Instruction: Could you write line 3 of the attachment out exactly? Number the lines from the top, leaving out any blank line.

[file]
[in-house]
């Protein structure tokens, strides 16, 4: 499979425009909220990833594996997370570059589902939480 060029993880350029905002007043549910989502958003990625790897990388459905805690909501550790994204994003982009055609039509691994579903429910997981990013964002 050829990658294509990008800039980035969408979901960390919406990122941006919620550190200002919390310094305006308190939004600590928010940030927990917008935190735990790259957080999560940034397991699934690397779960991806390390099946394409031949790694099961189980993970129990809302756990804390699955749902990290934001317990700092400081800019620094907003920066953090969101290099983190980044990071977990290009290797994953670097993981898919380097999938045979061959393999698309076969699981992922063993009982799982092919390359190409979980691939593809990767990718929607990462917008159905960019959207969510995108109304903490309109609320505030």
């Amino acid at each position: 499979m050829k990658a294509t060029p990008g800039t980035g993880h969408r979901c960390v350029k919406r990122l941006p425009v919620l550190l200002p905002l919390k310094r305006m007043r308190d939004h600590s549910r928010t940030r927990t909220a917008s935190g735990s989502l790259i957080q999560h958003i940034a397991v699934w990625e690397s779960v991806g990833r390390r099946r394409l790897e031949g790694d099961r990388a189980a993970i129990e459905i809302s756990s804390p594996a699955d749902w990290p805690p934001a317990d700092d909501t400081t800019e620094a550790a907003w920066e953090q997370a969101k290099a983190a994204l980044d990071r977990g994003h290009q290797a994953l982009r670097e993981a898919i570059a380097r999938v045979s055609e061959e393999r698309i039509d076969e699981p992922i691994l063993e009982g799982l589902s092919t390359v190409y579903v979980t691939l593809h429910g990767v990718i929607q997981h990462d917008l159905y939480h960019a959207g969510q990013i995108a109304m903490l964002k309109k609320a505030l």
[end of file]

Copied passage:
């Amino acid at each position: 499979m050829k990658a294509t060029p990008g800039t980035g993880h969408r979901c960390v350029k919406r990122l941006p425009v919620l550190l200002p905002l919390k310094r305006m007043r308190d939004h600590s549910r928010t940030r927990t909220a917008s935190g735990s989502l790259i957080q999560h958003i940034a397991v699934w990625e690397s779960v991806g990833r390390r099946r394409l790897e031949g790694d099961r990388a189980a993970i129990e459905i809302s756990s804390p594996a699955d749902w990290p805690p934001a317990d700092d909501t400081t800019e620094a550790a907003w920066e953090q997370a969101k290099a983190a994204l980044d990071r977990g994003h290009q290797a994953l982009r670097e993981a898919i570059a380097r999938v045979s055609e061959e393999r698309i039509d076969e699981p992922i691994l063993e009982g799982l589902s092919t390359v190409y579903v979980t691939l593809h429910g990767v990718i929607q997981h990462d917008l159905y939480h960019a959207g969510q990013i995108a109304m903490l964002k309109k609320a505030l």